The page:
Edmondo De Amicis

Constantinople, v. 1 (of 2)

267 printed pages
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  • Anna Khas quoted6 years ago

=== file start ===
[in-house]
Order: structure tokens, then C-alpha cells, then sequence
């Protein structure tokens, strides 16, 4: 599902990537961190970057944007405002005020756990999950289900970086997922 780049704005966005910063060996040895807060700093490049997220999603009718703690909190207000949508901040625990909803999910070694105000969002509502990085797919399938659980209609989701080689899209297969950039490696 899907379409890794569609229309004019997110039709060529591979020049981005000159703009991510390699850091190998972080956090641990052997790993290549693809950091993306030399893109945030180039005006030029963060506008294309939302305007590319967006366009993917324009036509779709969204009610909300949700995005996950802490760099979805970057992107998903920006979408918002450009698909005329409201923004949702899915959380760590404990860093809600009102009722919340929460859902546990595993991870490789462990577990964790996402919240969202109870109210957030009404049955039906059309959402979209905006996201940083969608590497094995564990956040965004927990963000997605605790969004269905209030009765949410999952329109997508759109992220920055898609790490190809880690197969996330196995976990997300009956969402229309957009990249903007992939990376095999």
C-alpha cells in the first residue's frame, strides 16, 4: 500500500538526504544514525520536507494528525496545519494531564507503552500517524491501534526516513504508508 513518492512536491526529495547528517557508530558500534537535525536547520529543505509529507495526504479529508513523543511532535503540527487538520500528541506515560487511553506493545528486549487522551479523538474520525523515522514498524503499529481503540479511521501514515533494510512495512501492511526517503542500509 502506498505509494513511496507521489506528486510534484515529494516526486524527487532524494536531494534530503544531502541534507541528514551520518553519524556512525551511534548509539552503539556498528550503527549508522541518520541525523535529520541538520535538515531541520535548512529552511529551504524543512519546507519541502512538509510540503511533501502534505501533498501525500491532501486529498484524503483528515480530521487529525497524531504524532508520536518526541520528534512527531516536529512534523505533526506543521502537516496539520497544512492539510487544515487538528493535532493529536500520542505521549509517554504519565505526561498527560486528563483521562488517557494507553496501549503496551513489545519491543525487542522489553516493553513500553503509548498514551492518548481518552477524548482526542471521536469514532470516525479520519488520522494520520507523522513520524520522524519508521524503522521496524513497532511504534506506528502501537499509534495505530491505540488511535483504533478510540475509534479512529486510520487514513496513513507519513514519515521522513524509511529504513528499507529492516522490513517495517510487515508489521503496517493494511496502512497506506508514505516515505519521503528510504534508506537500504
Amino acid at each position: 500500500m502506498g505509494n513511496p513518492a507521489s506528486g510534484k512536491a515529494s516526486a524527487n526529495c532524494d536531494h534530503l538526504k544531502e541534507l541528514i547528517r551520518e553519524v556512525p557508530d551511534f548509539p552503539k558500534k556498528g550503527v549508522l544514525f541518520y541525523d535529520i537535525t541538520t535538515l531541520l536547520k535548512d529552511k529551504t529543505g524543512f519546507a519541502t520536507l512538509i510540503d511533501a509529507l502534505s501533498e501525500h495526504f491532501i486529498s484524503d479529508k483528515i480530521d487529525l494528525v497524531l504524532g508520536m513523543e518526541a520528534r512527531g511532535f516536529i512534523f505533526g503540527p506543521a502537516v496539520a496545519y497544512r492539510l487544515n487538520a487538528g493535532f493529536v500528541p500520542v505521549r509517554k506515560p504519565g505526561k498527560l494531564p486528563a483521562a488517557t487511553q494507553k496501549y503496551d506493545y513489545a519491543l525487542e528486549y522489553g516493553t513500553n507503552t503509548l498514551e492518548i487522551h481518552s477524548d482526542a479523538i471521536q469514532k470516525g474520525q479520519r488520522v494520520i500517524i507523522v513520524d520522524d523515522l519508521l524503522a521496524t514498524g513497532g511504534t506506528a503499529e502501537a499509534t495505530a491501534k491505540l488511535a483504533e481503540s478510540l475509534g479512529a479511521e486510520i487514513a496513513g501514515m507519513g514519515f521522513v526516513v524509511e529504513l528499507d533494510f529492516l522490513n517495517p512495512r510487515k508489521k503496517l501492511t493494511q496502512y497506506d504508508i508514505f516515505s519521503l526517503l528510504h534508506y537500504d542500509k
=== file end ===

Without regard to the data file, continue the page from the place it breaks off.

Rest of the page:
Perthusier falls to stammering; Tournefort declares that human language is powerless; Pouqueville thinks himself transported to another world; Gautier cannot believe that what he sees is real; the Viscount di Marcellus falls into ecstasies; La Croix is intoxicated; Lamartine returns thanks to God; and all of them, heaping metaphor upon metaphor, endeavor to make their style more glowing, and search their imaginations in vain for some simile that shall not fall miserably short of their ideas. Chateaubriand alone describes his arrival at Constantinople with such apparent tranquillity of soul as to strongly suggest the idea of stupor, but he does not fail to observe that it is the most beautiful thing in the world
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